Reducing poverty is one of the greatest challenges the world is facing right now. Worldwide over 1.3 billion people live in extreme poverty. In Europe in 2018, 21.7% of Europe’s population were at risk of poverty and social exclusion. This is manifested in unemployment, income inequality, lack of access to social services, homelessness, to name just a few. Poverty is complicated and requires a comprehensive solution.
But from the standpoint of technology, can it really do good? Can it solve or at least work towards reducing poverty or the conditions associated with it? Let’s take a look at five European startups who are out there tackling the effects of poverty.
Simprints, a Cambridge-based non-profit technology startup founded in 2013, builds biometric fingerprint technology for governments, non-profit organizations and charitable institutions for people in the developing world who lack proof of legal identity. Simprints partners with technology providers, frontline implementers and grant-makers for a strategic alliance designed to deliver impact. Current partners include BRAC (Maternal, Newborn and Child Health monitoring in Dhaka slums), Cohesu (tracking students to eliminate jigger infestations in Kenya), EPRI (MNCH monitoring in Nigeria) and Impact Network (attendance tracking in Zambian schools). Other partners include Arm and Johns Hopkins University’s Global Health Initiative. Supporters include Arm Holdings, the Bill and Melinda Gates Foundation, Grand Challenges Canada, USAID, Global Innovation Fund, Draper Richards Kaplan Foundation, and the Autodesk Foundation.
Beam is a platform that crowdfunds training for homeless people and supports them into stable work. Founded in 2017 in London, Beam is currently focused on serving the homeless of London. Each person on Beam is referred by an established local charity and/or the local council. Once they are signed-up, Beam assigns an employee as a dedicated support specialist who supports them all the way into their new career. Support specialists first conduct basic security checks to make sure the referred person is mentally and physically ready to enter full-time employment. They then help each person develop a tailored career plan. The public can then choose to fund an individual person or everyone equally. Monthly supporters get personalized emails and updates on the progress of the person/s they are supporting. Institutional funders include the Mayor of London and some of the world’s top tech entrepreneurs, plus its partners include leading national charities like Shelter and St Mungo’s.
Unhoused is a London-based social impact startup founded in 2019 with a unique way of helping the homeless. Unhoused launched an online shopping platform and brand of clothing called “Streetwear”, selling men and women’s wear clothing, sanitary and dental kits and even haircuts. For every purchase of an item online, a similar item is given to someone homeless. Unhoused distributes via charities like the Salvation Army, Spitalfields Crypt Trust (SCT) and Sewa UK, tracking each donation to an individual for greater transparency. The clothes Unhoused manufacture are sustainable and self-cleaning thanks to FreshTech technology. This the nanotechnology is applied to the clothing fibres which protect the infiltration of liquid, dirt and sweat. In the future, Unhoused aims to develop ground-breaking technology solutions to help the homeless crisis in the UK and internationally, including an innovative model for donating fresh supplies.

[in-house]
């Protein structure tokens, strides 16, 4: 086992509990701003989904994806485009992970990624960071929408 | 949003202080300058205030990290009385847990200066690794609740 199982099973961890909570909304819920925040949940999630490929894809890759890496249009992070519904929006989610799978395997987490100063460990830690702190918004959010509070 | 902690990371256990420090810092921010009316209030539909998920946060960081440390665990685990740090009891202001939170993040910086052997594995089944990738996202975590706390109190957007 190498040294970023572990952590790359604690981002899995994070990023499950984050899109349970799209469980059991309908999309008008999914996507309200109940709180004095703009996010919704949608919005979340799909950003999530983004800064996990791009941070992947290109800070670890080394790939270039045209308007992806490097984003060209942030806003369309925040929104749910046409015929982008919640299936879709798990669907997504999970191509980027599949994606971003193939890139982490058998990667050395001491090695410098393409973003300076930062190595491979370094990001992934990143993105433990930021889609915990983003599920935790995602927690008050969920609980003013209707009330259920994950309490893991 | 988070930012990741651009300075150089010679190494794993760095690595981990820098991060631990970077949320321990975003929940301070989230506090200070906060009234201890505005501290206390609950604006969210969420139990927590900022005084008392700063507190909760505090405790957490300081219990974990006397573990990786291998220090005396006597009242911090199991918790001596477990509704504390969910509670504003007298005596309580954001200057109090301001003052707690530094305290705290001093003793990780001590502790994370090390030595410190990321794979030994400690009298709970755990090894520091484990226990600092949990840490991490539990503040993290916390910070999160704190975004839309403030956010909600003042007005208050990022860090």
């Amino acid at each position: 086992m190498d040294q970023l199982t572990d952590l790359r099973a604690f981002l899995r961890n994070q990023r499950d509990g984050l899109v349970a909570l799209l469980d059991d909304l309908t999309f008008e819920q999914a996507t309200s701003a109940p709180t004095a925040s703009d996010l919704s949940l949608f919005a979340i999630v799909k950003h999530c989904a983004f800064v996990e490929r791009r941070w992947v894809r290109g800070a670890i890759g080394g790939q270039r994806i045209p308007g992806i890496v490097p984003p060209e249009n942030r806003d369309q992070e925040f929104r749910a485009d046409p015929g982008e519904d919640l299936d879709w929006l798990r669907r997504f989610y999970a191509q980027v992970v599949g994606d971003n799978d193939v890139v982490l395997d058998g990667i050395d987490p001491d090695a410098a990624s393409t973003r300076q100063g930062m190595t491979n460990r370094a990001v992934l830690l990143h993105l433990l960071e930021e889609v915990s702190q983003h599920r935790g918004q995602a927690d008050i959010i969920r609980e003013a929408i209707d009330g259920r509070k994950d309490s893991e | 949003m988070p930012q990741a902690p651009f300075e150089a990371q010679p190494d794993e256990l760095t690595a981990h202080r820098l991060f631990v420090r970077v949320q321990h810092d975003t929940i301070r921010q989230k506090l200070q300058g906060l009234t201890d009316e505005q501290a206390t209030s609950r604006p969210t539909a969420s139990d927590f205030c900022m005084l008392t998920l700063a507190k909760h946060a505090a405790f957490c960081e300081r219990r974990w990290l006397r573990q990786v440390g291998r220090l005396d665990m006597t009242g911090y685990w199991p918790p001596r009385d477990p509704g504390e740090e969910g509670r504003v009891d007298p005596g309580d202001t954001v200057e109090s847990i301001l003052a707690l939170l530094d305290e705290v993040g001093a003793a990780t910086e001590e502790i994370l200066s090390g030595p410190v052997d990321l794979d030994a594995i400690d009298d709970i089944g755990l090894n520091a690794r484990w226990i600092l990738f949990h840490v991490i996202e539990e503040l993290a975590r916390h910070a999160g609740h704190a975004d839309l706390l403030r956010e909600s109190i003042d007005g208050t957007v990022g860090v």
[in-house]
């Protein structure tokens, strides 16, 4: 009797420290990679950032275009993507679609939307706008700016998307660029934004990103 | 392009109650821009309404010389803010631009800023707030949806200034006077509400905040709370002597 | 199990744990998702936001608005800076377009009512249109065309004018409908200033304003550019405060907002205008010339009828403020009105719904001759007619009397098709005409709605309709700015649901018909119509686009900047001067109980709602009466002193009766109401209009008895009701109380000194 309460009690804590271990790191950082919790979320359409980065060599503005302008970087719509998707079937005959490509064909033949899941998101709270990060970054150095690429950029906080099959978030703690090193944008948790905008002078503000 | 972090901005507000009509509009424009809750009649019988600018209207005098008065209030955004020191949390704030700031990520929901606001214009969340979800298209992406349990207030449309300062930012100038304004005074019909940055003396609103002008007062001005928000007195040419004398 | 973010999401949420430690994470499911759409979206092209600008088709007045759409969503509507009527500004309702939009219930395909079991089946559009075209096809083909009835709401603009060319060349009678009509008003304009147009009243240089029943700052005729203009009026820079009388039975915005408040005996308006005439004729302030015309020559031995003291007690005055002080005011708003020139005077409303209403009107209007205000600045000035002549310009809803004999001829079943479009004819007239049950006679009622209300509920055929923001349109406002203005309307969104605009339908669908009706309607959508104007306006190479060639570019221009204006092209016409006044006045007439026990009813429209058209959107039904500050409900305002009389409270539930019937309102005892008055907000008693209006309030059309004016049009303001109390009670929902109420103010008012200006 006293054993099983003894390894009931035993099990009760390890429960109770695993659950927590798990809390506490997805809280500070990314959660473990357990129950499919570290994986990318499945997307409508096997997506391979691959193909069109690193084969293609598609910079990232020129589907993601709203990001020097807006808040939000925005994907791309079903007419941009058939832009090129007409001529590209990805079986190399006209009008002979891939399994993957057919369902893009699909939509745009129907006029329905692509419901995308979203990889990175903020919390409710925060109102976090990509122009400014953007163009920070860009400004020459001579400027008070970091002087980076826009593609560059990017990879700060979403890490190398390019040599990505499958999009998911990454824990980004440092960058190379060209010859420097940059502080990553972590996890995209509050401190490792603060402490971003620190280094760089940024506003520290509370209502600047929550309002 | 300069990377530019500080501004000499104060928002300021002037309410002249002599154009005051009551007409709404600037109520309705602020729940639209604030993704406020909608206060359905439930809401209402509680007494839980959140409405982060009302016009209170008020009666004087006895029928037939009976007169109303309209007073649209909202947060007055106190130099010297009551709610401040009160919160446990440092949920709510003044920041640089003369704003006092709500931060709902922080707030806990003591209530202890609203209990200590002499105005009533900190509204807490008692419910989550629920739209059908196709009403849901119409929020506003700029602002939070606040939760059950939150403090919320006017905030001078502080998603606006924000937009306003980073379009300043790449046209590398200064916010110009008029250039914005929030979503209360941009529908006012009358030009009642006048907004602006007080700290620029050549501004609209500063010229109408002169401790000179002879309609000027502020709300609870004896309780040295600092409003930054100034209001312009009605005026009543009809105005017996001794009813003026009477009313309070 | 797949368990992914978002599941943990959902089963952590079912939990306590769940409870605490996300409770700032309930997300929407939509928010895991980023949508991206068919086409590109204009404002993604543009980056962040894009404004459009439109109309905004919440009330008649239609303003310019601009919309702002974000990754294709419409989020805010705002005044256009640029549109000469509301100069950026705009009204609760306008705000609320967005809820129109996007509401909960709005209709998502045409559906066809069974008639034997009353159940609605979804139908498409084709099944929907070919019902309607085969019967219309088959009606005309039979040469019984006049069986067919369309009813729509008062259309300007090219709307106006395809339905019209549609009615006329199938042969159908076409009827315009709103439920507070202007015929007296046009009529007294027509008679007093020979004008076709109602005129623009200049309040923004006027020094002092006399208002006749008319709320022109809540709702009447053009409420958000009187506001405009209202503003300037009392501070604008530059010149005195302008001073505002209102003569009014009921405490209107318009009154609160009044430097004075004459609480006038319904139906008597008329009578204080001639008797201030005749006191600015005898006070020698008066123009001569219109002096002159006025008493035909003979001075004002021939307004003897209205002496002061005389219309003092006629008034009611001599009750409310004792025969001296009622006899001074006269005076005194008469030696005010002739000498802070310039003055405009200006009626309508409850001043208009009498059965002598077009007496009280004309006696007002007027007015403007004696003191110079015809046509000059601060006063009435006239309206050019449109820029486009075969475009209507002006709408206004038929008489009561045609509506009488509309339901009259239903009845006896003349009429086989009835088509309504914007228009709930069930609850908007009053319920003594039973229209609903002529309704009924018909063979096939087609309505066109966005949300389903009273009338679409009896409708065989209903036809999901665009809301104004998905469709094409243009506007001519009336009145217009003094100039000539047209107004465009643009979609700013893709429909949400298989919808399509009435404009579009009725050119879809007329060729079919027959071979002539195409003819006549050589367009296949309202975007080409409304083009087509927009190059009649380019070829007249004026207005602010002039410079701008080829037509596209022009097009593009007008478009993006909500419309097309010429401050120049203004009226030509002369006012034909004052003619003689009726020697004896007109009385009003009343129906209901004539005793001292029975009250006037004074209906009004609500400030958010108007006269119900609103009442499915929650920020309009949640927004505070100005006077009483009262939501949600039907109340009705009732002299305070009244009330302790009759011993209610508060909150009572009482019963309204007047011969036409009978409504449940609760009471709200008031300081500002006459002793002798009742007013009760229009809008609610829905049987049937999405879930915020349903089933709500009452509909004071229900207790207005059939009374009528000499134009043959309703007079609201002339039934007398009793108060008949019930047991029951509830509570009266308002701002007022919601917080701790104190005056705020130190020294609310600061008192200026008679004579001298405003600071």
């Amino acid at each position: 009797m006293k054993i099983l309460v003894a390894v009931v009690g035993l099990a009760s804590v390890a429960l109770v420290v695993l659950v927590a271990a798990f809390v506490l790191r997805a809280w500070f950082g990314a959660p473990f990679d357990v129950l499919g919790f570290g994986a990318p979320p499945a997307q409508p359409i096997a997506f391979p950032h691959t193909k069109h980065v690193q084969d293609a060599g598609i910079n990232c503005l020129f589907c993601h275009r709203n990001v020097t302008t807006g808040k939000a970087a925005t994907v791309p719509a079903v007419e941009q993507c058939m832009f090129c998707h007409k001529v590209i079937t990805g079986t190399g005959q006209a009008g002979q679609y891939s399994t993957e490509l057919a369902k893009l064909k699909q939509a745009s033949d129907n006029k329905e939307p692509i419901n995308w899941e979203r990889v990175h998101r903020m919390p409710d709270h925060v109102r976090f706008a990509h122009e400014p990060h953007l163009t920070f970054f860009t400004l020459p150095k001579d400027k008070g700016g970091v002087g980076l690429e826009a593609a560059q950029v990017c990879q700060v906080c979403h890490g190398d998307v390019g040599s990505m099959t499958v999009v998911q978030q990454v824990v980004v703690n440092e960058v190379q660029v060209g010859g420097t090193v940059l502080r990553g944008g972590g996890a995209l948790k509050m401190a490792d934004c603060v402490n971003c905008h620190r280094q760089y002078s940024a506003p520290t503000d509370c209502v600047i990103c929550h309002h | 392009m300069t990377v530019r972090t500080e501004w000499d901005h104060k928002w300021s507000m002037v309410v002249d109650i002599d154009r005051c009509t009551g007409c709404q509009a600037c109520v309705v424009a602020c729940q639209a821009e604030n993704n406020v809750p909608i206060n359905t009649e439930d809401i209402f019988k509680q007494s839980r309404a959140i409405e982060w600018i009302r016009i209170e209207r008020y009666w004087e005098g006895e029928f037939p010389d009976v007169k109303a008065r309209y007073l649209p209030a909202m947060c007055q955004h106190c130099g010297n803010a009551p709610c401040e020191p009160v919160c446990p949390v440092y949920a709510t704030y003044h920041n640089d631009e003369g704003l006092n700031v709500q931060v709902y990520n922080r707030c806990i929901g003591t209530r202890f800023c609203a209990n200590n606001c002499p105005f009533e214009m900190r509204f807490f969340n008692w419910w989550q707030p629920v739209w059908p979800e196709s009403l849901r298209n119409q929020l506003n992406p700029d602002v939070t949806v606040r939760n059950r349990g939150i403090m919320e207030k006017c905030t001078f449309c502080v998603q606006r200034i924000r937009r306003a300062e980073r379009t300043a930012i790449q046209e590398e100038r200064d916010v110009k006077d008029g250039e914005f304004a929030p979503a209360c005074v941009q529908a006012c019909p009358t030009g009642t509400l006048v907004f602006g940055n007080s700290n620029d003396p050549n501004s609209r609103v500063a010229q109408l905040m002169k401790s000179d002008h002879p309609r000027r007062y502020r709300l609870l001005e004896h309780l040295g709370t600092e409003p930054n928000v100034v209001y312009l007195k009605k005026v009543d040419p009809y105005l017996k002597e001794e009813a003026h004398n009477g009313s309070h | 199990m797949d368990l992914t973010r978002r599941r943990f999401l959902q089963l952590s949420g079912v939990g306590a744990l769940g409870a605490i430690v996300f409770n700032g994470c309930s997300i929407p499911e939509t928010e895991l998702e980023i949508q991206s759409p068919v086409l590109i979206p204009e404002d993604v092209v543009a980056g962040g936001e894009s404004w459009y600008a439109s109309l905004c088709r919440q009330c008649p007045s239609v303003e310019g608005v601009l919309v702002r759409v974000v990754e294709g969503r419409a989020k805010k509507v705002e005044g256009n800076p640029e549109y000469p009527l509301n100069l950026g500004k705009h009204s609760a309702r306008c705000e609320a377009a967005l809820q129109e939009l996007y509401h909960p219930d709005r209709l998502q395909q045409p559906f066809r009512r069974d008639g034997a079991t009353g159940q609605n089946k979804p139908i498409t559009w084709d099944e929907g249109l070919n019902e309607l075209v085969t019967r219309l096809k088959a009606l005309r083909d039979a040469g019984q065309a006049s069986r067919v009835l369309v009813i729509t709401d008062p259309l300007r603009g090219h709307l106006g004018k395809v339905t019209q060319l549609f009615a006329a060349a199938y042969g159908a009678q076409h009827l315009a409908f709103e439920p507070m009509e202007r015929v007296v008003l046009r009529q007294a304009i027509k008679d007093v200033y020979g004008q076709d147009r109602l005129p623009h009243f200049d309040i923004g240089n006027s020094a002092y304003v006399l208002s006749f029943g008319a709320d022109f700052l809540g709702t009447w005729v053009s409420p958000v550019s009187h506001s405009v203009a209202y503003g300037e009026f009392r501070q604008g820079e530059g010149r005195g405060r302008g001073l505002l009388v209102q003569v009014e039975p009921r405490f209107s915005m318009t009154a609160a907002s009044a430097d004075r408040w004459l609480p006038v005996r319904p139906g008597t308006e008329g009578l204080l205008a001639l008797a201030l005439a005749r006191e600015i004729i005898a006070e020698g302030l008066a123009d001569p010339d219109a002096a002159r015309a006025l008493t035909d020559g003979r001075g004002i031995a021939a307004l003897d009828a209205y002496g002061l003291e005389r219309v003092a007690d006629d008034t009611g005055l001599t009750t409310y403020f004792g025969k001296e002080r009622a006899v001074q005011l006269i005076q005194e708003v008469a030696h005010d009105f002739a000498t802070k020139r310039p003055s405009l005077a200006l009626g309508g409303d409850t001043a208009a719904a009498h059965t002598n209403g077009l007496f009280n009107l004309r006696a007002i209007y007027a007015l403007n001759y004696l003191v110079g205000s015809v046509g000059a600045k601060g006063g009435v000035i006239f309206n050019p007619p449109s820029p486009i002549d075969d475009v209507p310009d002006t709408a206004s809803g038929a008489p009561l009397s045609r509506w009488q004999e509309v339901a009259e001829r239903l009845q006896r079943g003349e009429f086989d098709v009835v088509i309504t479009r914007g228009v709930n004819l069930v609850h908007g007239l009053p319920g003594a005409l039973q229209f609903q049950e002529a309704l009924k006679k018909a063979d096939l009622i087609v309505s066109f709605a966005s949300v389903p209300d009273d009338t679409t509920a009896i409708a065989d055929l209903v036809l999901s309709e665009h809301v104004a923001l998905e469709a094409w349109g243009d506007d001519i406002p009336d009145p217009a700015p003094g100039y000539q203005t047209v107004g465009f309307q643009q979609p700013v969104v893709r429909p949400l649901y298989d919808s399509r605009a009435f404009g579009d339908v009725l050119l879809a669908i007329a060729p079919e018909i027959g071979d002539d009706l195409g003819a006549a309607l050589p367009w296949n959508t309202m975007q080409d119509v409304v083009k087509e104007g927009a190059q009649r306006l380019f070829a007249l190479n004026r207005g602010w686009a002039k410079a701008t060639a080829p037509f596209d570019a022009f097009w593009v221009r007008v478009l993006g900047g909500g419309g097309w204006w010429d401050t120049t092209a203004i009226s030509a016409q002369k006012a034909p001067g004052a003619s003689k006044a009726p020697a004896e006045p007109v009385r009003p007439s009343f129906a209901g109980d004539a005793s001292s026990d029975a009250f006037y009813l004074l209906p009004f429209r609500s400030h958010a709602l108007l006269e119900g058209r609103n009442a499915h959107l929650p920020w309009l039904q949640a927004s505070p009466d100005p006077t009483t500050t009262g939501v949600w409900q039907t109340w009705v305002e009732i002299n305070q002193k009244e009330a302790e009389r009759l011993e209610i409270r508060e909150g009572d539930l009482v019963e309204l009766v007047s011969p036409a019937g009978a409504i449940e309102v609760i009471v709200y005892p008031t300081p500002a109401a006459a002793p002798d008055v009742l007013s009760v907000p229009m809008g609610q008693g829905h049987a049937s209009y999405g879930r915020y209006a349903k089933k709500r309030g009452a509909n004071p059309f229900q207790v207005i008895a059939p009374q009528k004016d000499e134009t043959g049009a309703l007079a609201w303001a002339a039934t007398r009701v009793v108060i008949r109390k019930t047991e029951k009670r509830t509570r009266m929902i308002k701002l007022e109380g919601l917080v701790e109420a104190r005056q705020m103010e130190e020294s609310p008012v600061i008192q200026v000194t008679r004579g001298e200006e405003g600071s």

Wagestream tackles the cycle of payday loans. A high-interest payday loan comes from a negative pay cycle, and the vicious cycle of covering deficit. Wagestream, a London-based startup founded in 2018, intends to address this “poverty premium” by destroying payday loans through its app that allows employees to stream part of its income. By giving staff access to wages as they are earned, Wagestream claims to reduce workplace stress and give greater financial flexibility, resulting in increased engagement and performance and higher employee retention. In May 2019, Wagestream closed Series A round of €46.8 million in the form of equity and debt, with Balderton and Northzone leading on the equity side, and savings bank Shawbrook investing on the debt side to finance employee draw-downs. Other investors in the round include QED, Rowntree Foundation, the London Co-investment Fund (LCIF) and Village Global, a social venture firm backed by Bill Gates and Jeff Bezos, among others.
Bob understands that one major cause of poverty is unemployment. In France, the startup Bob by the non-profit social enterprise Bayes Impact, aims to address “chomage” or unemployment. Founded in 2016, Bob is an online, open-source and free platform that uses artificial intelligence to provide data-driven, personalized advice to unemployed individuals in France to help them improve their chances. Via Bob, Bayes Impact has made a partnership with Pôle emploi, France’s unemployment agency. In December 2019, Bob had provided advice to more than 200,000 jobseekers. Bob has been financed by donations from foundations of corporations like JP Morgan Chase and Google. Bob also received funding from French public partners like Pole emploi and BPI.